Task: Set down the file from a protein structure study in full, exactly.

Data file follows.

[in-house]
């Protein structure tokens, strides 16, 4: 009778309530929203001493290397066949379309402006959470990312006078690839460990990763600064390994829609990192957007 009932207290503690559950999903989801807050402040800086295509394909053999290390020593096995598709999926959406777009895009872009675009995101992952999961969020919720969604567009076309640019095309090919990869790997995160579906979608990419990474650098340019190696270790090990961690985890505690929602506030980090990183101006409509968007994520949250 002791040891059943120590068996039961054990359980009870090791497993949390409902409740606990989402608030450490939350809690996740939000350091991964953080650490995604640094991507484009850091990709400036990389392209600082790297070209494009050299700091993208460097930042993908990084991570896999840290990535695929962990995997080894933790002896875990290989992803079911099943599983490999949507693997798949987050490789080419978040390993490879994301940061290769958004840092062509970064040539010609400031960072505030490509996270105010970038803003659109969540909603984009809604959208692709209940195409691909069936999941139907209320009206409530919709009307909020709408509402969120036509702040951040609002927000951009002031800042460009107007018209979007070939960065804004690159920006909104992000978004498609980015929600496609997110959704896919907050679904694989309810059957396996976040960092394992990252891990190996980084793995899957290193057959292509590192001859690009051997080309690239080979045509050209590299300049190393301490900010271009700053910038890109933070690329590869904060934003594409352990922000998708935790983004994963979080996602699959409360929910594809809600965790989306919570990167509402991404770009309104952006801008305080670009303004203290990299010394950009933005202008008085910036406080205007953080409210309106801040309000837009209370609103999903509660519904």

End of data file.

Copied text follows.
[in-house]
């Protein structure tokens, strides 16, 4: 009778309530929203001493290397066949379309402006959470990312006078690839460990990763600064390994829609990192957007 009932207290503690559950999903989801807050402040800086295509394909053999290390020593096995598709999926959406777009895009872009675009995101992952999961969020919720969604567009076309640019095309090919990869790997995160579906979608990419990474650098340019190696270790090990961690985890505690929602506030980090990183101006409509968007994520949250 002791040891059943120590068996039961054990359980009870090791497993949390409902409740606990989402608030450490939350809690996740939000350091991964953080650490995604640094991507484009850091990709400036990389392209600082790297070209494009050299700091993208460097930042993908990084991570896999840290990535695929962990995997080894933790002896875990290989992803079911099943599983490999949507693997798949987050490789080419978040390993490879994301940061290769958004840092062509970064040539010609400031960072505030490509996270105010970038803003659109969540909603984009809604959208692709209940195409691909069936999941139907209320009206409530919709009307909020709408509402969120036509702040951040609002927000951009002031800042460009107007018209979007070939960065804004690159920006909104992000978004498609980015929600496609997110959704896919907050679904694989309810059957396996976040960092394992990252891990190996980084793995899957290193057959292509590192001859690009051997080309690239080979045509050209590299300049190393301490900010271009700053910038890109933070690329590869904060934003594409352990922000998708935790983004994963979080996602699959409360929910594809809600965790989306919570990167509402991404770009309104952006801008305080670009303004203290990299010394950009933005202008008085910036406080205007953080409210309106801040309000837009209370609103999903509660519904």